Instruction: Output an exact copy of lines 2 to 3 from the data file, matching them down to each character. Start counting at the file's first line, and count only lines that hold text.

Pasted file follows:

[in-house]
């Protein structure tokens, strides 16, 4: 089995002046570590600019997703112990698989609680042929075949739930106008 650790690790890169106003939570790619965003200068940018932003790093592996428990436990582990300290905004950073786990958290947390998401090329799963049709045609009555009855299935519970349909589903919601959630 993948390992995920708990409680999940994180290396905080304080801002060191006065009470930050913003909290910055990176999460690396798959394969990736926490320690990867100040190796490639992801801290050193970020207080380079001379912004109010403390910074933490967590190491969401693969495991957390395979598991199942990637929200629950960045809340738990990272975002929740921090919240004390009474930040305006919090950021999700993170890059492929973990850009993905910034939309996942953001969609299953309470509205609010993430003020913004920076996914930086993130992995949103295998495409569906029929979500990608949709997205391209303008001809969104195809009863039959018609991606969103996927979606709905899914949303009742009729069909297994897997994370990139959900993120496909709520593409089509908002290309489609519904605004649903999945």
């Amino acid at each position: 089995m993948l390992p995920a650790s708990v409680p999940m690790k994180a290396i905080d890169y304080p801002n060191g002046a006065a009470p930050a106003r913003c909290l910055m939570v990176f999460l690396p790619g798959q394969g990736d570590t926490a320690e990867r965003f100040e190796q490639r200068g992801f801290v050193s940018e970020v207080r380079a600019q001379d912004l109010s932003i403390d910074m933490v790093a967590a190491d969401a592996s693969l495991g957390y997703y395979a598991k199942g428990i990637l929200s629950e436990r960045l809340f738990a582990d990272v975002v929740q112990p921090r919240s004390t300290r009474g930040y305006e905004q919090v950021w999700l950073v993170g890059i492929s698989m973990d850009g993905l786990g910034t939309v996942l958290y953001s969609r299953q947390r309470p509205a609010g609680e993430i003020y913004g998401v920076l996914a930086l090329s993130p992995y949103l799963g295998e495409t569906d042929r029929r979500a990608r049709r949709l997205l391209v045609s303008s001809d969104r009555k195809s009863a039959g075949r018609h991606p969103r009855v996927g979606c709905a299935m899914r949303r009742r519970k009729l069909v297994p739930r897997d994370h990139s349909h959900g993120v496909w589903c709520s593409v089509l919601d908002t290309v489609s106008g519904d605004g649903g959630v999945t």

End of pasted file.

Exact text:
């Protein structure tokens, strides 16, 4: 089995002046570590600019997703112990698989609680042929075949739930106008 650790690790890169106003939570790619965003200068940018932003790093592996428990436990582990300290905004950073786990958290947390998401090329799963049709045609009555009855299935519970349909589903919601959630 993948390992995920708990409680999940994180290396905080304080801002060191006065009470930050913003909290910055990176999460690396798959394969990736926490320690990867100040190796490639992801801290050193970020207080380079001379912004109010403390910074933490967590190491969401693969495991957390395979598991199942990637929200629950960045809340738990990272975002929740921090919240004390009474930040305006919090950021999700993170890059492929973990850009993905910034939309996942953001969609299953309470509205609010993430003020913004920076996914930086993130992995949103295998495409569906029929979500990608949709997205391209303008001809969104195809009863039959018609991606969103996927979606709905899914949303009742009729069909297994897997994370990139959900993120496909709520593409089509908002290309489609519904605004649903999945």
């Amino acid at each position: 089995m993948l390992p995920a650790s708990v409680p999940m690790k994180a290396i905080d890169y304080p801002n060191g002046a006065a009470p930050a106003r913003c909290l910055m939570v990176f999460l690396p790619g798959q394969g990736d570590t926490a320690e990867r965003f100040e190796q490639r200068g992801f801290v050193s940018e970020v207080r380079a600019q001379d912004l109010s932003i403390d910074m933490v790093a967590a190491d969401a592996s693969l495991g957390y997703y395979a598991k199942g428990i990637l929200s629950e436990r960045l809340f738990a582990d990272v975002v929740q112990p921090r919240s004390t300290r009474g930040y305006e905004q919090v950021w999700l950073v993170g890059i492929s698989m973990d850009g993905l786990g910034t939309v996942l958290y953001s969609r299953q947390r309470p509205a609010g609680e993430i003020y913004g998401v920076l996914a930086l090329s993130p992995y949103l799963g295998e495409t569906d042929r029929r979500a990608r049709r949709l997205l391209v045609s303008s001809d969104r009555k195809s009863a039959g075949r018609h991606p969103r009855v996927g979606c709905a299935m899914r949303r009742r519970k009729l069909v297994p739930r897997d994370h990139s349909h959900g993120v496909w589903c709520s593409v089509l919601d908002t290309v489609s106008g519904d605004g649903g959630v999945t």